“Let us record the atoms as they fall upon the mind in the order in which they fall, however disconnected and incoherent in appearance, which each sight or incident scores upon the consciousness.”
—Virginia Woolf, “Modern Fiction”
We write in order to explain ourselves, in one way or another, to perfect strangers removed from us by both place and time. I’m all for fun adventure stories in any genre, all the while understanding that even those fun adventure stories have something to say about the author and his or her time and place and culture and prejudices and fears and anxieties and desires and… as much as I can pry out, all of which will have been pried out, by me, because that’s what I’m looking for as a reader. Your readers will read your work in which you have poured out some measure of your time and place and culture and prejudices and fears and anxieties and desires and… filtered through their own time and place and culture and prejudices and fears and anxieties and desires and…
See how that works?
Why you start to write at all is entirely personal. I hope you’re not approaching it as some kind of “If J.K. Rowling could do it…” get rich quick scheme, but what the hell… that will come through in your writing as well. Maybe you have something to say about… anything… sibling relationships gone wrong, elder abuse, the eternal power of love and forgiveness, why it sucks to be living through COVID quarantine… anything in any combination.
In “Pippi and the Moomins,” Richard W. Orange uncovered that:
‘It was the utterly hellish war years that made me, an artist, write fairy-tales,’ (Finnish author Tove) Jansson told an interviewer after her second Moomin book, Comet in Moominland (1946), came out. ‘I was feeling sad and scared of bombs and wanted to get away from gloomy thoughts.’
Oh, boy, do I want to get away from gloomy thoughts right now. That sounds like a fantastic reason to write in October of 2020.
But that doesn’t mean you need a war or a pandemic to set you off on writing fiction. Pure imagination is also a worthy starting point, and ultimately fuels the whole thing, however grounded in your experience. If you’re writing an autobiography and have taken some kind of honesty oath, you might try to stick to “the facts” but without getting too philosophical (in that teenage pot smoker sort of way) the only “truth” you know is what you’ve decided to trust and what you think you experienced based on your human-flawed memory that’s chock full o’ influences from your own time and place and culture and prejudices and fears and anxieties and desires and…
In Elif Shafak’s TED Talk “The Politics of Fiction” he touched on the difference between knowing and feeling:
…why is it that, in creative writing courses today, the very first thing we teach students is “write what you know”? Perhaps that’s not the right way to start at all. Imaginative literature is not necessarily about writing who we are or what we know or what our identity is about. We should teach young people and ourselves to expand our hearts and write what we can feel. We should get out of our cultural ghetto and go visit the next one and the next.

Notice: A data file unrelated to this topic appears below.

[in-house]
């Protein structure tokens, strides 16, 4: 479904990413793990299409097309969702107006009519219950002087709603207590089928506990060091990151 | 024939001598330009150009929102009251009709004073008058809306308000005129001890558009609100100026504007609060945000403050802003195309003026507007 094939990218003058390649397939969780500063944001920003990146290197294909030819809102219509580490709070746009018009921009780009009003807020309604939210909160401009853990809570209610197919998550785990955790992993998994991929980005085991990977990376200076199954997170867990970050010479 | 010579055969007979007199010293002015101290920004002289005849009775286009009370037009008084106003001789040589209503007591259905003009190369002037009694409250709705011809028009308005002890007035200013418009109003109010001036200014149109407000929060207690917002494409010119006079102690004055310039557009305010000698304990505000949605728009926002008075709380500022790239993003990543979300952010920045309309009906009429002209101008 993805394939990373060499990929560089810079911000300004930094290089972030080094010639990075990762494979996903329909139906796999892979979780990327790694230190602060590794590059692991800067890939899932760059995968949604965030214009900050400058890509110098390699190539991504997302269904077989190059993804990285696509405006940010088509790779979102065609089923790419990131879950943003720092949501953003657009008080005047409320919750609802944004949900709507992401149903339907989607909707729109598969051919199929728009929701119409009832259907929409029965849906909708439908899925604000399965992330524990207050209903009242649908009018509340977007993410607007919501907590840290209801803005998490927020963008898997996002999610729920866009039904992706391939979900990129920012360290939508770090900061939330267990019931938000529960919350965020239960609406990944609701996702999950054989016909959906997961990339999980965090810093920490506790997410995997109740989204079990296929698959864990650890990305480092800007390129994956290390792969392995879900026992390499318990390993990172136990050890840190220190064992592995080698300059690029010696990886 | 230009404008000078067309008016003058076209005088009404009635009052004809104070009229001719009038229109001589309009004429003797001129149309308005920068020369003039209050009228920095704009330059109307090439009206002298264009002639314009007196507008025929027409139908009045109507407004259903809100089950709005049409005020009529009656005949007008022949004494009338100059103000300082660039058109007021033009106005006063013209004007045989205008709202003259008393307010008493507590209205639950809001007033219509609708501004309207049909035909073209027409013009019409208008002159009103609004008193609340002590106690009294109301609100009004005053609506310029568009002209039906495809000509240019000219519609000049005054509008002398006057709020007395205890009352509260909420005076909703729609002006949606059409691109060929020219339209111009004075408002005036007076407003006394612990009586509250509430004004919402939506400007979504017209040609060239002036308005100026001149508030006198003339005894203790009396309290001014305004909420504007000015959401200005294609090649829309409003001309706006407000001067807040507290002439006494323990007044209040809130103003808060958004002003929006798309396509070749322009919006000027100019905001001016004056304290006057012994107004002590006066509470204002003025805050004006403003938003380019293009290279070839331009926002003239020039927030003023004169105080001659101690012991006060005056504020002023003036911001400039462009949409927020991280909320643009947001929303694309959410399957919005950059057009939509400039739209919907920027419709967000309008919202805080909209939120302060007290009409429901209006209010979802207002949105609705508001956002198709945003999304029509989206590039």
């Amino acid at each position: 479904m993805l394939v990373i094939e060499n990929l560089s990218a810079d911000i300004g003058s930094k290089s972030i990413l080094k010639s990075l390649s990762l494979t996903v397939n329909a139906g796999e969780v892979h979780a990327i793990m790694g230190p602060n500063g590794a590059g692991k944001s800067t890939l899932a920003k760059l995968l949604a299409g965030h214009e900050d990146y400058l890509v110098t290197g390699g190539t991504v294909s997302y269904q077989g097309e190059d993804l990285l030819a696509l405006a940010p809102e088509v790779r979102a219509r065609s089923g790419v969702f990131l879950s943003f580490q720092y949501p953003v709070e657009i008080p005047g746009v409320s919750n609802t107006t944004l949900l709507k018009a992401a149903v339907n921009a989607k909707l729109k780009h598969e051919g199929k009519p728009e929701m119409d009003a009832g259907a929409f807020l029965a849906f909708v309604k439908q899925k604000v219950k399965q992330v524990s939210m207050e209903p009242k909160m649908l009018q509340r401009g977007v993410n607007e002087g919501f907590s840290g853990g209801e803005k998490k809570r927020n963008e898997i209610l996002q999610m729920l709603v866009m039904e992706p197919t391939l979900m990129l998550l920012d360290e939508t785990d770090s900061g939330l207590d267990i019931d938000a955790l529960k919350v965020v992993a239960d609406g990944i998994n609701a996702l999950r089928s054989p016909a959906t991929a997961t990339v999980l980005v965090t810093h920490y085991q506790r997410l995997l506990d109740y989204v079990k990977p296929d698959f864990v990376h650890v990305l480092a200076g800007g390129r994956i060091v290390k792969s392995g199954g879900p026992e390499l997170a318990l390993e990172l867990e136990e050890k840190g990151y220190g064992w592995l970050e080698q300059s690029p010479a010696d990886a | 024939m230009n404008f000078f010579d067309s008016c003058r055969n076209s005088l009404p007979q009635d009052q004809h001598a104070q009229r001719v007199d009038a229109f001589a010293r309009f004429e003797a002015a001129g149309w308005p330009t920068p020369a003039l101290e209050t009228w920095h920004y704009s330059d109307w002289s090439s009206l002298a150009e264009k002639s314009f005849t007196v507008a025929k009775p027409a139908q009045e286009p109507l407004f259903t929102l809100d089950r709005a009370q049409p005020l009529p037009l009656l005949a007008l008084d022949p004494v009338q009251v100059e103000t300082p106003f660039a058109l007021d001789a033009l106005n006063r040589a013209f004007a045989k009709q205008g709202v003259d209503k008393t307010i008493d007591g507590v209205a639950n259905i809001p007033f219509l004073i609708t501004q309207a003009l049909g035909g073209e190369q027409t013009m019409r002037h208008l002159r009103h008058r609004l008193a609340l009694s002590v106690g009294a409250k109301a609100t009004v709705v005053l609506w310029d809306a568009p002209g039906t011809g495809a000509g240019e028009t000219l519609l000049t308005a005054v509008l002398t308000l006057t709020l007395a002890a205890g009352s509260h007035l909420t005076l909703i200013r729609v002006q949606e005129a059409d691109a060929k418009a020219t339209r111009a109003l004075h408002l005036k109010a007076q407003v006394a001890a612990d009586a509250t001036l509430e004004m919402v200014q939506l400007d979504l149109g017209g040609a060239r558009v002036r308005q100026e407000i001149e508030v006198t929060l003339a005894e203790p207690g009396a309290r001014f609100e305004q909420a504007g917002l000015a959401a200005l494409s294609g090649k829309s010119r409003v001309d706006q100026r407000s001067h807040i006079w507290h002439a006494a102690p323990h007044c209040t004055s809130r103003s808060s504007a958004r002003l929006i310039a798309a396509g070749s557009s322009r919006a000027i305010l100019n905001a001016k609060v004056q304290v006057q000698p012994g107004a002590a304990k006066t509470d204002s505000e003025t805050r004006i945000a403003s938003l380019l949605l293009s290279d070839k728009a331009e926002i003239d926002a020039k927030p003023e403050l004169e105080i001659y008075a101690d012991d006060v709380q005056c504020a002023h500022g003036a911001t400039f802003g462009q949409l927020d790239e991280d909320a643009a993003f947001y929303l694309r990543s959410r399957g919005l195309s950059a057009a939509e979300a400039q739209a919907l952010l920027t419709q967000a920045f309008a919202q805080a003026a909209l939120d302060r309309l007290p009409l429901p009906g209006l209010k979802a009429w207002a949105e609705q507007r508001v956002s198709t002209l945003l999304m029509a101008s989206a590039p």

Yes we should! Even if, ultimately that’s still going to be filtered through our particular time and place and culture and prejudices and fears and anxieties and desires and…
What are current readers going to think of your writing once it’s out there? Will it be criticized for being insensitive in some way to someone? Maybe. Will it stand the test of time? I have no idea. Check back with me in five hundred years. If I’m still around I’ll let you know. Will my novel (if not me) be universally loved? Hilarious. No. Especially not in the Internet Era, the time of the Negativity Superhighway from which no one exits intact. Weird that certain aspects of that odd condition weren’t necessarily a surprise to everyone. In a 1966 Paris Review interview with Tom Clark, the poet Allen Ginsberg said:
I remember I was thinking, yesterday in fact, there was a time that I was absolutely astounded because Kerouac told me that in the future literature would consist of what people actually wrote rather than what they tried to deceive other people into thinking they wrote, when they revised it later on. And I saw opening up this whole universe where people wouldn’t be able to lie anymore! They wouldn’t be able to correct themselves any longer. They wouldn’t be able to hide what they said. And he was willing to go all the way into that, the first pilgrim into that newfound land.
Go ahead and try to deceive yourself into thinking you are all things to all people, or at least all things to all enlightened people. Your novel, like mine, like anyone else’s including Jack Kerouac’s, go out there naked and alone and live or die in that same state.
If that sounds scary, maybe writing isn’t for you. if it sounds exciting, it just might be.
And no matter who is writing what and when and for whom, one thing remains constant, and that was said most eloquently by Rod Serling:
It has forever been thus: So long as [people] write what they think, then all of the other freedoms—all of them—may remain intact. And it is then that writing becomes a weapon of truth, an article of faith, an act of courage.”
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